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HCM City's first private art gallery closes

Update: December, 31/2015 - 08:52
HCM City's first private gallery since the war in 1975, Tu Do, closes today after nearly 30 years. — Photo
HCMCITY (VNS) — HCM City's first private gallery since the war in 1975, Tu Do, closes today after nearly 30 years.

Artist Tran Thi Thu Ha, one of the country's few women gallery owners, and her husband-collector Dang Hai Son, opened Tu Do on Dong Khoi Street in 1989.

In 2000 it moved to Ho Tung Mau Street, District 1, and became more professional.

Their last exhibition, Hon Que va Bien (The Spirit of Countryside and Sea) held in September, featured paintings by Tran Manh Duc.

The gallery has organised nearly 200 exhibitions, including 17 in Australia, Hong Kong, Singapore, Sweden, Belgium, and the US.

It showcased various contemporary arts and artists, and collaborated with many public and private museums and collectors at home and abroad.

Over its 30 years the gallery introduced to the public more than 5,000 works.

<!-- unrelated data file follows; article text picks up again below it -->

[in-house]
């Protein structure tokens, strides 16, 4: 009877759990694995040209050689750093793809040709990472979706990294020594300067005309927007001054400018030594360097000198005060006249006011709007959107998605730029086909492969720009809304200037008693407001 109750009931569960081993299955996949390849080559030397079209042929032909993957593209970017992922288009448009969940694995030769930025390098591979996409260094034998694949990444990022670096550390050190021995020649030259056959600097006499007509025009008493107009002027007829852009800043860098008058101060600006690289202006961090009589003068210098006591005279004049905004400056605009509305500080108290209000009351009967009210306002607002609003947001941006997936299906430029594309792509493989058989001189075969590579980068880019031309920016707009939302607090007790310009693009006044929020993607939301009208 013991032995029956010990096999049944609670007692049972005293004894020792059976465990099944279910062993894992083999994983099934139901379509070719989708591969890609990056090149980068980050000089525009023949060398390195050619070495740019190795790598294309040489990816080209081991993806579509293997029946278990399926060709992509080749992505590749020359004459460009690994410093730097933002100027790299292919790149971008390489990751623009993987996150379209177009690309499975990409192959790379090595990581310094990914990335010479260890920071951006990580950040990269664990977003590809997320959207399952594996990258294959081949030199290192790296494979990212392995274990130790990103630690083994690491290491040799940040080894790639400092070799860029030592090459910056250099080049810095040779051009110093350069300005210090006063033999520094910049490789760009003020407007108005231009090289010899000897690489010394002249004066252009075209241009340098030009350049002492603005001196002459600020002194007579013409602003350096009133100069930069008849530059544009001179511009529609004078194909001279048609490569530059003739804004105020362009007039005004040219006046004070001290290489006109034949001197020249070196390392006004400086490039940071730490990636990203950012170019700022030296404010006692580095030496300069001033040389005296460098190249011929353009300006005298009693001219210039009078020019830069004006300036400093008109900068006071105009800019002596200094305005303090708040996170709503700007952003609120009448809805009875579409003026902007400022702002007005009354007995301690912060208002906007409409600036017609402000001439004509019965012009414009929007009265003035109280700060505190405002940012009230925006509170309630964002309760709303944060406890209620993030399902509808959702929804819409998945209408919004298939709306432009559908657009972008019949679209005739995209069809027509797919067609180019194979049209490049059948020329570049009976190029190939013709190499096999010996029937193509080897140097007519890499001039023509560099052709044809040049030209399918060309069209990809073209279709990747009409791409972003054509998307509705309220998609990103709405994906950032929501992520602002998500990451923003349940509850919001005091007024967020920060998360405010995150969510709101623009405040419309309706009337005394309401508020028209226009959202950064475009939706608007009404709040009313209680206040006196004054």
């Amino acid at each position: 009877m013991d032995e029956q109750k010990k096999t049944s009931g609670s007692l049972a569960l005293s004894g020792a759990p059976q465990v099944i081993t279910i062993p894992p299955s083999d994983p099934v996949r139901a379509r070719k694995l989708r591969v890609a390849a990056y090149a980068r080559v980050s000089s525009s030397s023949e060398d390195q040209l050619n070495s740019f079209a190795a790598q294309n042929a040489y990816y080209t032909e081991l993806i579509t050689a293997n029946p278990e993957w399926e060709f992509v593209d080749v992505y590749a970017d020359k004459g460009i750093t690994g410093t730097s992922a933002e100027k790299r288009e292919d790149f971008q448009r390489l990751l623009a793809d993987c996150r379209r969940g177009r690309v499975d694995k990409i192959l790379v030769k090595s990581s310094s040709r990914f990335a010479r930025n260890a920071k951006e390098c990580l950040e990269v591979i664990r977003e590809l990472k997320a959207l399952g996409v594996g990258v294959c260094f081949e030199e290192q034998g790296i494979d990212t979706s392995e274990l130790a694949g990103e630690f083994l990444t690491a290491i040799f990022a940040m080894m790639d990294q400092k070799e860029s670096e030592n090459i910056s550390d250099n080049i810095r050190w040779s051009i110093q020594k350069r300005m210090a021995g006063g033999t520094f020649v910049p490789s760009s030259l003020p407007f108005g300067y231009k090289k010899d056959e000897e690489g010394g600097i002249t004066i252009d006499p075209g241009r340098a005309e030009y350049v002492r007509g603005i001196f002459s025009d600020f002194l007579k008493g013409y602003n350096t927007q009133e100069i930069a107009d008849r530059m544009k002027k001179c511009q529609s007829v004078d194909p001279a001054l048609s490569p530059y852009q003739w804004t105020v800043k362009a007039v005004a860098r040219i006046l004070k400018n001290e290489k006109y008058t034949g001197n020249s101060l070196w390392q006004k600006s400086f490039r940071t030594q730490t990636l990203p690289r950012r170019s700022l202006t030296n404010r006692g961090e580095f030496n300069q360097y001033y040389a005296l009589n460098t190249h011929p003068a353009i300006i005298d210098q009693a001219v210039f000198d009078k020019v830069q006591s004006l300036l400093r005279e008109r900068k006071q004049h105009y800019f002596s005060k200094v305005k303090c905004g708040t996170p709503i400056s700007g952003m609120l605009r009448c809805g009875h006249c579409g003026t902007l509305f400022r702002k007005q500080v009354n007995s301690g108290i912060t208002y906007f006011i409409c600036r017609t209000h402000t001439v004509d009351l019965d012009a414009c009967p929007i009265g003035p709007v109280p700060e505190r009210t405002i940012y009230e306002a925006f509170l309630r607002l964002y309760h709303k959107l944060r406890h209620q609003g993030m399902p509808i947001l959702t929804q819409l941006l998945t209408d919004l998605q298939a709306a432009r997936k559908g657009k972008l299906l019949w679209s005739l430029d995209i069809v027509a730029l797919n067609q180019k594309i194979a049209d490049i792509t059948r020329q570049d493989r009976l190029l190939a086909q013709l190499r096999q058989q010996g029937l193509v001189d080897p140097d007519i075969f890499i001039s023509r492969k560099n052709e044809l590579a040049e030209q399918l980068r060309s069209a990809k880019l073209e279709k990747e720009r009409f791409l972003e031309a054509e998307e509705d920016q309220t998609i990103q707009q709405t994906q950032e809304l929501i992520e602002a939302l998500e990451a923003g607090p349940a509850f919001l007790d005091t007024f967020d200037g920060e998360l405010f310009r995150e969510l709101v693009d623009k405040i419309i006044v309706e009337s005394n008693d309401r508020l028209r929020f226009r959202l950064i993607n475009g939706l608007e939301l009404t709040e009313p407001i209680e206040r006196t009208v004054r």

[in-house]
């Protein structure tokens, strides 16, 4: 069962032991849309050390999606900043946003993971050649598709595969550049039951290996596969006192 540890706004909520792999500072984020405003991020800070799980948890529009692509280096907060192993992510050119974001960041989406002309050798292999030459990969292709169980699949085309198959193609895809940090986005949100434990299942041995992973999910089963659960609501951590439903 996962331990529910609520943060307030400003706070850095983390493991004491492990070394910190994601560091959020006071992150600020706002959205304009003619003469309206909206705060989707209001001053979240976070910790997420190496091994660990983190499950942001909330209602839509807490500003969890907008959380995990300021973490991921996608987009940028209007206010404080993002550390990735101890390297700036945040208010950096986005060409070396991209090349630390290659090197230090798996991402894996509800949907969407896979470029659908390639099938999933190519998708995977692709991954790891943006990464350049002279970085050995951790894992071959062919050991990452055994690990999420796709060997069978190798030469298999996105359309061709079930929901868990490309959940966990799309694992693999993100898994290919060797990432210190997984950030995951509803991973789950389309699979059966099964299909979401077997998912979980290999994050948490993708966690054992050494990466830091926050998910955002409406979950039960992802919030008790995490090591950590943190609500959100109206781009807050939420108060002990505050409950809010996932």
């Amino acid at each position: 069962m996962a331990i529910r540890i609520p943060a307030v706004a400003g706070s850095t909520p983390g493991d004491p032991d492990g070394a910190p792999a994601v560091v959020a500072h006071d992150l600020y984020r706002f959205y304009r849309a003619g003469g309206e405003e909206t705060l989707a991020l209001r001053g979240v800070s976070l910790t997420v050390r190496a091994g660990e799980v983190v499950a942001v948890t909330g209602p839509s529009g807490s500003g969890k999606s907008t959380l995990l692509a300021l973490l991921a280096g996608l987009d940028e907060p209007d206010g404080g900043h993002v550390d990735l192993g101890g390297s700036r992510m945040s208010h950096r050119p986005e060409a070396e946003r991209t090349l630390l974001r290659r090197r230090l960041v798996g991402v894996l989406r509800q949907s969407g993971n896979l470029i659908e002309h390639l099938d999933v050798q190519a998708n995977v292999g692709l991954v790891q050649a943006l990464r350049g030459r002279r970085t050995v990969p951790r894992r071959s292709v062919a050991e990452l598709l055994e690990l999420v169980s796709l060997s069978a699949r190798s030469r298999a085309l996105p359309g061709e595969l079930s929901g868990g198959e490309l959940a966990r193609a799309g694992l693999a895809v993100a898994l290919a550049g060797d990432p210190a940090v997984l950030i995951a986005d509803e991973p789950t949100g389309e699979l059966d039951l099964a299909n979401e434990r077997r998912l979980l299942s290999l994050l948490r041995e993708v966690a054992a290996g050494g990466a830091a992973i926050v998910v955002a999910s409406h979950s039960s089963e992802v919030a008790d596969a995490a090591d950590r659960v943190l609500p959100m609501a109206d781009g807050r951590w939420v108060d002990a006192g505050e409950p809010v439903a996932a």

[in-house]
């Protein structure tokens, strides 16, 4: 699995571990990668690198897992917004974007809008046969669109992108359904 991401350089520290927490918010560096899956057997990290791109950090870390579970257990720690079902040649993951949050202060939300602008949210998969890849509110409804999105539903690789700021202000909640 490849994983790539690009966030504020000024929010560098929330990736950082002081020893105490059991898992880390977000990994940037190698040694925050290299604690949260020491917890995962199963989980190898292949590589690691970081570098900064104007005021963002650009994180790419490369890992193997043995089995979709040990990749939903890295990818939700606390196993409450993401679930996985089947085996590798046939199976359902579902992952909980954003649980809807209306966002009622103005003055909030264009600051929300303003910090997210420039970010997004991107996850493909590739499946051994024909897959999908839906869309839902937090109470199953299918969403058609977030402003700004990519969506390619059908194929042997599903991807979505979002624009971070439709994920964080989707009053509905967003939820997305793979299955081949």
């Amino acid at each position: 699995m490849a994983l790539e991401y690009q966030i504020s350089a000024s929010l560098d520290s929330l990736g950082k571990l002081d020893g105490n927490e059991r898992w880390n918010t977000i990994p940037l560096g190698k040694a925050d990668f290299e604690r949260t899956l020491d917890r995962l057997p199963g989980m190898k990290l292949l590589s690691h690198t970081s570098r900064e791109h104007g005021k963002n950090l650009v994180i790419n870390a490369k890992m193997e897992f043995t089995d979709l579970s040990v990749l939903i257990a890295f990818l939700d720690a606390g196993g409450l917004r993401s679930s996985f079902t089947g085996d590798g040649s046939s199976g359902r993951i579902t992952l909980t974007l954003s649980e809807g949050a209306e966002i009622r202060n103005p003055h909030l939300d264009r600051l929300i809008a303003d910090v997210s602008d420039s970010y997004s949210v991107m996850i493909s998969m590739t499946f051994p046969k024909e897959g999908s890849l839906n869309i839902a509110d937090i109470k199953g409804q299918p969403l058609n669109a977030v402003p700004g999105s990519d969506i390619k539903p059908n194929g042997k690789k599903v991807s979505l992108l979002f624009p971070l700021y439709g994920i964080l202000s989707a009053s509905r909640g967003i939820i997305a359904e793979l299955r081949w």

Announcing the closing, Ha and Son wrote: "We're very sad to say goodbye to our partners, including museums, galleries, collectors, artists and journalists at home and abroad, who supported us for nearly three decades."

The couple will move to live with their children in the US, where they opened the Tudo Art Inc in a San Francisco-based online gallery in 2007.

"We owned a gallery because we wanted to build and develop a quality place for Vietnamese artists and art lovers. We also wanted to impart our love for painting to local people, particularly young people," the 64-year Ha, who has devoted her life to the gallery, said.

She has herself painted more than 400 works using various materials, and sold 300.

Tu Do has 1,500 paintings done in a range of mediums by Vietnamese artists.

Just before closing it sold one of its most renowned pieces, one it had kept for years, Tran Bach Dang (Battle at Bach Dang River) by the late famous painter Nguyen Gia Tri, a 220m by 75cm lacquer on wood, to a woman private collector.

"Tu Do Gallery brought artists and art lovers together," photographer Pham Hoai Nam, a regular visitor to the gallery, said.

Ha said the US-based and would introduce Viet Nam's arts to the world.

"Our love for painting will never stop." — VNS

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